5. meg says:

    Thank you for sharing Deb, you bring so much to this world.

  6. Kate says:

    RE: “There are just no answers to some of life’s questions.”  Did you read many enlightened people’s explainations on those kinds of questions?  Many famous sages from all traditions have said that the universe is an echo of our thoughts.  If we feel like a victim, we get victimized; if you feel unconditional love for yourself and others, you get it back; if you judge, you get judged; if you forgive, you get forgiven, etc.   It may be a different idea than you were brought up with, but if you’re interested in their perspective, that’s what they said.  No “blaming the victims” implied.

    Did you read many accounts of The Holocaust where the Germans explained why they did what they did?  They said that they were told from the time they were children that the Jews were responsible for all their suffering as well as that of their families and country.  Most people believe quite a lot of what they were told as children even if it is not accurate.  If you watch some documentaries on them you’ll see that North Koreans today are similarly mass brainwashed.   

  7. Your writing is incredibly beautiful.
    I am now creating ‘bubble land’ in my head –
    a place where all bubbles are always safe.
    Thank You!

  8. meg says:

    Thank you for your generous words, and keep blowing those bubbles!

  9. Your writing is lovely-narrative writing of a story that feels poetic as one wafts through it.  It reminded me of the time of just being with my little girl-such a comfy, we feeling.  My mother couldn’t quite relax enoughto do that but I could.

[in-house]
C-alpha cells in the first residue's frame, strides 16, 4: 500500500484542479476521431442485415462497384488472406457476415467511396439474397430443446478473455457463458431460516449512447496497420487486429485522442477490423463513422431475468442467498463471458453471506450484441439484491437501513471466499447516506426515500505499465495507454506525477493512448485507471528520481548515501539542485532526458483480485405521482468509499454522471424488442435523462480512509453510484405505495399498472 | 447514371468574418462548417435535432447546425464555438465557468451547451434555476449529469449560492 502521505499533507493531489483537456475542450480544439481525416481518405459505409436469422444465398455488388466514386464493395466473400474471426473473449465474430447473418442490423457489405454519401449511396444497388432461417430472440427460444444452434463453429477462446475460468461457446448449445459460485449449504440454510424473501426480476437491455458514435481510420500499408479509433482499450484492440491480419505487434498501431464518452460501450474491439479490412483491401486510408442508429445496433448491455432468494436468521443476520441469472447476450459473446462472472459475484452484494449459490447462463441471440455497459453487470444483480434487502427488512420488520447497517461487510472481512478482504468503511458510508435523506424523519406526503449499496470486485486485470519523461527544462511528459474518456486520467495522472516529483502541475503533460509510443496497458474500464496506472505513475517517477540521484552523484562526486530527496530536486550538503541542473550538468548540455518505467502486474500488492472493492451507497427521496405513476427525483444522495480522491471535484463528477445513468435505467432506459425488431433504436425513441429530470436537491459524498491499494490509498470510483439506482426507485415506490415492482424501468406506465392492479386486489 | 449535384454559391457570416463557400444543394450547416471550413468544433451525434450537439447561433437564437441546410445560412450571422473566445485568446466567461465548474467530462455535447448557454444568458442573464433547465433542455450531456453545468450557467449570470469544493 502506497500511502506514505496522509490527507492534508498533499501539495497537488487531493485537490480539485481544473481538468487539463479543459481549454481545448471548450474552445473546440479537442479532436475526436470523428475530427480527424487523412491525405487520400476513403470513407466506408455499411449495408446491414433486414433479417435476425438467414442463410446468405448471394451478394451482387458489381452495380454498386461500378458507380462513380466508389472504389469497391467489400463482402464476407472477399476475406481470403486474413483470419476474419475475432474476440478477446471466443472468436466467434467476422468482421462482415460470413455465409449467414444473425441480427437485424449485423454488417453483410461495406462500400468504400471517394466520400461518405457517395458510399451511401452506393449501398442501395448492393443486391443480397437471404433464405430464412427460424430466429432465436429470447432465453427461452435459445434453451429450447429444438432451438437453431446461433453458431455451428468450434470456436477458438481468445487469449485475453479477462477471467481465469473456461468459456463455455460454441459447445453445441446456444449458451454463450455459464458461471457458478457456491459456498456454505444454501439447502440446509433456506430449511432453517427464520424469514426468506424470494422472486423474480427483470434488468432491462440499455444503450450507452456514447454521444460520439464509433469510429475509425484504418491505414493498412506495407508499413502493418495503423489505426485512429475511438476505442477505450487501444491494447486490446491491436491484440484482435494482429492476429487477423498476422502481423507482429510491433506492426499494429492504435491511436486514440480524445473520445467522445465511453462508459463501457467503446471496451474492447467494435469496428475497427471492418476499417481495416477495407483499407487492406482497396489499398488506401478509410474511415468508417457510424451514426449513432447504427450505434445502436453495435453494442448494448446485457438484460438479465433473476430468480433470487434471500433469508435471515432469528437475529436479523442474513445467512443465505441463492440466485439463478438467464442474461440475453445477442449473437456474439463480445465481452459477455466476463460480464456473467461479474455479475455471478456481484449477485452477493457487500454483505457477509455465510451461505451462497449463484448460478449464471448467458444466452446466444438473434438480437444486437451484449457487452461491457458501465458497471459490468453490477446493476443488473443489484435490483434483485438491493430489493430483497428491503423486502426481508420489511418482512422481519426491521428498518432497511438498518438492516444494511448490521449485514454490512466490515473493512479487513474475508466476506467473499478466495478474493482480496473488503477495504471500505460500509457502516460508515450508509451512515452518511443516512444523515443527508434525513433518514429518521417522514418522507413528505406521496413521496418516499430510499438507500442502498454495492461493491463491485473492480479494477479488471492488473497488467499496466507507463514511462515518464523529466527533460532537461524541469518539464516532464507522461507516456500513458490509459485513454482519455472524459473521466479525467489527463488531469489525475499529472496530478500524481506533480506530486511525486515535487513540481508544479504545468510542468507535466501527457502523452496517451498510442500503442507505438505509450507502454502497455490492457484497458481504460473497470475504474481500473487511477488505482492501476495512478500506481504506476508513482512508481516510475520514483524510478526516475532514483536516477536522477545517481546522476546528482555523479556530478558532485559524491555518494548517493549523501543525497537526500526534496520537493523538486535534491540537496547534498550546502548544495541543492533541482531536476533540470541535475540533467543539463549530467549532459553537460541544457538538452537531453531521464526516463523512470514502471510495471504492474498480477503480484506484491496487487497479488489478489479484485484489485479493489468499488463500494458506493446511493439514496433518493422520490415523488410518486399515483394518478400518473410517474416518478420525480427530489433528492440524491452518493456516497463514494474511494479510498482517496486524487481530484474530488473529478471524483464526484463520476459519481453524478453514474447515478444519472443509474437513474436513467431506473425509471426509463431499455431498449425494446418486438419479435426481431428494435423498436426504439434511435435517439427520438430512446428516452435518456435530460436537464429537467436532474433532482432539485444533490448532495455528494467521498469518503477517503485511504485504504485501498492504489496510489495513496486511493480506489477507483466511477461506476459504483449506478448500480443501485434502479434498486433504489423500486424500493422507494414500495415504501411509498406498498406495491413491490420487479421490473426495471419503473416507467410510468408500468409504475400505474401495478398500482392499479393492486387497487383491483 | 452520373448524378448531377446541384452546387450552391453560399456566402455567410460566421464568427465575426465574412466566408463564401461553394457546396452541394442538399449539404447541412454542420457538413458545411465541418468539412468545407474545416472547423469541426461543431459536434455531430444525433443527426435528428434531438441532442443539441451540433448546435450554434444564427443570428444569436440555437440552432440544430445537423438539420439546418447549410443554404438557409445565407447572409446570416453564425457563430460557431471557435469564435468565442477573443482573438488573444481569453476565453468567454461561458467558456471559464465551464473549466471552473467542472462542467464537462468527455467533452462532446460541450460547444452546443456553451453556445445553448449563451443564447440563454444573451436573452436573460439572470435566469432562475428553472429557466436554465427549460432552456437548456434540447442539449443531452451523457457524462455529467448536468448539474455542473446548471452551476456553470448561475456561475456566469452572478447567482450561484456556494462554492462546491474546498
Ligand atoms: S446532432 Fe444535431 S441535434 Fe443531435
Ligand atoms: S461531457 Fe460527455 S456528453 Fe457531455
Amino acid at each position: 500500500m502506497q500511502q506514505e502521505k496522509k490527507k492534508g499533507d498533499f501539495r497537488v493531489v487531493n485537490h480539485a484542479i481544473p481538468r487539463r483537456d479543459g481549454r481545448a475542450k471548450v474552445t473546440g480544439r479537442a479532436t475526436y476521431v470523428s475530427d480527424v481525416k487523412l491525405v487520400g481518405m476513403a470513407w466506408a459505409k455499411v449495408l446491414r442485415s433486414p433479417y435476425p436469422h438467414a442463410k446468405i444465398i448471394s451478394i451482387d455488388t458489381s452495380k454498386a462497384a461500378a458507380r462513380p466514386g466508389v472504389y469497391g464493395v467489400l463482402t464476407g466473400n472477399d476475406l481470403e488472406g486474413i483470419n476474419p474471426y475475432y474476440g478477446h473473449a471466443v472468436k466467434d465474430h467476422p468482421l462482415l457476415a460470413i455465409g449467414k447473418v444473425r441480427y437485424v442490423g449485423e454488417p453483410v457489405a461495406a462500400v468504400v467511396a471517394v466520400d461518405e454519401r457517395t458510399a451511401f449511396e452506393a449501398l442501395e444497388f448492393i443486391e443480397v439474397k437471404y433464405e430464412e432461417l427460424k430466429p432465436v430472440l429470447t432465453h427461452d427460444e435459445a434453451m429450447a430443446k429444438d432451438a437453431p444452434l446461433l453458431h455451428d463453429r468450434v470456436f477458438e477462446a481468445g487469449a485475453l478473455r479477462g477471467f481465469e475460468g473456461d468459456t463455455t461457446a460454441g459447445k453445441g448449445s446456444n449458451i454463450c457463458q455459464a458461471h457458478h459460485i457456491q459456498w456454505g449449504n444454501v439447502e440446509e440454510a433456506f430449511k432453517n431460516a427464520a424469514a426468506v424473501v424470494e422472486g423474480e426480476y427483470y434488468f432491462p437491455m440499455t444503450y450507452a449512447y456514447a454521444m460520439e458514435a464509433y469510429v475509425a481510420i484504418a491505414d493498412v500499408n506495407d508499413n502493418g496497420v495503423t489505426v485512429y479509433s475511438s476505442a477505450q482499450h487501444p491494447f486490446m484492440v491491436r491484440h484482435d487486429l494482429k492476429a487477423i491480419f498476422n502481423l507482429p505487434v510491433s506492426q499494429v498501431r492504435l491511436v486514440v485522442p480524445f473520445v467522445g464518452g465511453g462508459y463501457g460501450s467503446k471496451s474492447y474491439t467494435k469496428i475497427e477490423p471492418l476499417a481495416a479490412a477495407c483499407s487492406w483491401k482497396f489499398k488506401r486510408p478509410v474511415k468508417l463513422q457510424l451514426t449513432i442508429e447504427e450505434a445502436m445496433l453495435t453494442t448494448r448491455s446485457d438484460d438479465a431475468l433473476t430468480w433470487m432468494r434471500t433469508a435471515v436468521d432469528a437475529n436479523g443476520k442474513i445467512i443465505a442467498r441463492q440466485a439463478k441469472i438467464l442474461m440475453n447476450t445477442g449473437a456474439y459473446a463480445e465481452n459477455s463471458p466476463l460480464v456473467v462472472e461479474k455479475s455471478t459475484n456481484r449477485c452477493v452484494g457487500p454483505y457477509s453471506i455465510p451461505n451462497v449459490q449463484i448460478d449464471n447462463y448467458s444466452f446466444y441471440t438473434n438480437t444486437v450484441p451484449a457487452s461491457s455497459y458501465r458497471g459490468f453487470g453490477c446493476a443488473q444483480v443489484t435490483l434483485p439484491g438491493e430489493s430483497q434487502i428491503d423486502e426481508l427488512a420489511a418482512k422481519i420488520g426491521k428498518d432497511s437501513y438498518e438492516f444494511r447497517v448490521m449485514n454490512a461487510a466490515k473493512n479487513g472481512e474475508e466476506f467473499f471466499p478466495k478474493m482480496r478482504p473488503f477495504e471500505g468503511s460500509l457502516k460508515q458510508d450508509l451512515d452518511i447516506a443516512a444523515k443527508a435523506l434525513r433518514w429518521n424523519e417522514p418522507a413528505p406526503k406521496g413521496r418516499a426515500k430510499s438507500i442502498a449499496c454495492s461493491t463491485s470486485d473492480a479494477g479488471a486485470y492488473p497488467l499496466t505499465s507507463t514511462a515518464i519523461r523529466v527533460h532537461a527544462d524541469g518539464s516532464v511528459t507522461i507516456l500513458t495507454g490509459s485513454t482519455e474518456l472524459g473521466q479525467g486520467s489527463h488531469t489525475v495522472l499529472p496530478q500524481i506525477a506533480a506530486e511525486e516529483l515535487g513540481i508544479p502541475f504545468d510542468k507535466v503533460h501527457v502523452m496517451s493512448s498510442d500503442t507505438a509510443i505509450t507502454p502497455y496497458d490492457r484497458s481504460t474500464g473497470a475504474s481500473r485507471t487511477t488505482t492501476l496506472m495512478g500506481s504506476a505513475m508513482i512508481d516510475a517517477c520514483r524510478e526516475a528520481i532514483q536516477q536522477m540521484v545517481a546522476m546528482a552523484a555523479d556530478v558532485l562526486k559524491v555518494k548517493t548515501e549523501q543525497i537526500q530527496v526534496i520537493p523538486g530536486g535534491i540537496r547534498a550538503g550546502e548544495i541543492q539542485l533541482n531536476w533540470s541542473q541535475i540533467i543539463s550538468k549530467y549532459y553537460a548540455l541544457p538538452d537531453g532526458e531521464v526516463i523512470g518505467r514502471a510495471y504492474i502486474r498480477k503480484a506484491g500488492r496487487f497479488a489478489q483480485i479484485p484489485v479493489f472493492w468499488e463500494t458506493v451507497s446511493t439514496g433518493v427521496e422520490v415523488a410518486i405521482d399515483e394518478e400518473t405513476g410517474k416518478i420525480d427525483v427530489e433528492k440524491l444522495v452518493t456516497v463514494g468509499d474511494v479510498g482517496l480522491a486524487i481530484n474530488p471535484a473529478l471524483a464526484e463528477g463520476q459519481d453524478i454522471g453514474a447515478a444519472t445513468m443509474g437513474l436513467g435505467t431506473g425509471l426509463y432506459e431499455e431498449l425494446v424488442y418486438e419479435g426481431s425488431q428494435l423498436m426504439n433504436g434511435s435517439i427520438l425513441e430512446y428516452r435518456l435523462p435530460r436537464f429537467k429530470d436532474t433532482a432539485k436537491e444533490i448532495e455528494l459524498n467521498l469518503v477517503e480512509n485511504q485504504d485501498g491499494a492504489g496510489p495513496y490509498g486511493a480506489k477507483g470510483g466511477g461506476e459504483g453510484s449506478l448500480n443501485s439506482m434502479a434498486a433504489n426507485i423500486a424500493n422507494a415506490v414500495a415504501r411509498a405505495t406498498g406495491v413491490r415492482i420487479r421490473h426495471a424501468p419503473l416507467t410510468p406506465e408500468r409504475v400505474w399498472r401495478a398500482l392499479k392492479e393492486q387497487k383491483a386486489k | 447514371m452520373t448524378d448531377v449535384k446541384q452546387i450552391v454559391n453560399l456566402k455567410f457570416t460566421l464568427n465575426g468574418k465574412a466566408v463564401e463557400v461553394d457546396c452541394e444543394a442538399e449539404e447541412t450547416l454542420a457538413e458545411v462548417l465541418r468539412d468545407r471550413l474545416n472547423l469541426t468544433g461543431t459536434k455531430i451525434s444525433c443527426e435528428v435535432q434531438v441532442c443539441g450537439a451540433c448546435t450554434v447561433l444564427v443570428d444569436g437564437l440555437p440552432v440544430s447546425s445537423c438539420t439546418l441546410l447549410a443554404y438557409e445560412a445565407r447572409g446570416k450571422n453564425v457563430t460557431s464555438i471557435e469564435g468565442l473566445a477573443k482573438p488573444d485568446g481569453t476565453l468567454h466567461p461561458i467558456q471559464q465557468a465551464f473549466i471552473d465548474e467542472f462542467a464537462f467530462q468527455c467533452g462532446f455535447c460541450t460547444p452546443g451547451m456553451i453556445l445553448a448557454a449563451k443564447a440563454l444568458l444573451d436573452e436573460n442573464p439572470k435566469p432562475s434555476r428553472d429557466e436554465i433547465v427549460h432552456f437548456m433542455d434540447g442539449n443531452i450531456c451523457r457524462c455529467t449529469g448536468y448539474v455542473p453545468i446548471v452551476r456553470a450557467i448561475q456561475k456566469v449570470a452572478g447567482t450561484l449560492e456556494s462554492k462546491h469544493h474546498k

Debbie, grandmothers can be incredibly important.  Mine is long-gone, but she isn’t because I love her still.  And I am grateful for the encouragement she gave me and importance she bestowed on me, a little girl.
    Children do provide lessons, don’t they—when it all gets to be too much, blow bubbbles…
    Beautiful blog.

  10. Bronwyn says:

    That is the most beautifully written account of a childs innocence I have ever read.  Wonderful blog.

  11. I think Anne would have blown bubbles, too. She’d get that.

    Beautiful, just beautiful. 

  12. Sophia Grace says:

    Wow!  You are a gifted writer!!
    I am so moved.  And I hope that when this conversation comes up with my short people, that I can walk them through with as much grace as this.

  13. Meg says:

    Thank you so much.

  14. Vicky Hunt says:

    Poignant! Touching! I loved every word. Thanks for the meaningful blog.

  15. Susan Smarts says:

    This is so beautiful, it made me cry.  Children are so in touch with there souls its beautiful xx

  16. Virginia Urbach says:

    This reminds me of the time my 4 year old niece and I was in the garden that my husband had started.  He had passed away 2 months prior and as tears rolled down my cheeks remembering the days he would sit there in the garden, my niece asked me why I was crying. I told her I missed her Uncle Peter and she said “I don’t because he’s in heaven”. Children really are magnificent beings. 

  17. JåRīə Adåm OneSun says:

    hatea land of no hopeno queenno kinga heart that beats downshares not loveor a ringa lamp longing to lightafraid of the darka wait fore terrorto make its marka man still a boybeat by a belta woman not saveda little gave she’s delta place cold and emptywhere love did once livewhere GOD’s perfect angelsforgot how to giveheaven is lite by light for hatefollow the pathLOVE opens the gateJåRīə † 

  18. JåRīə Adåm OneSun says:

    I tried to write you a poemIAM sorrytwice it was a mess after I sent it. I don’t know why.It was beautiful.lost in translation.

Post a Comment: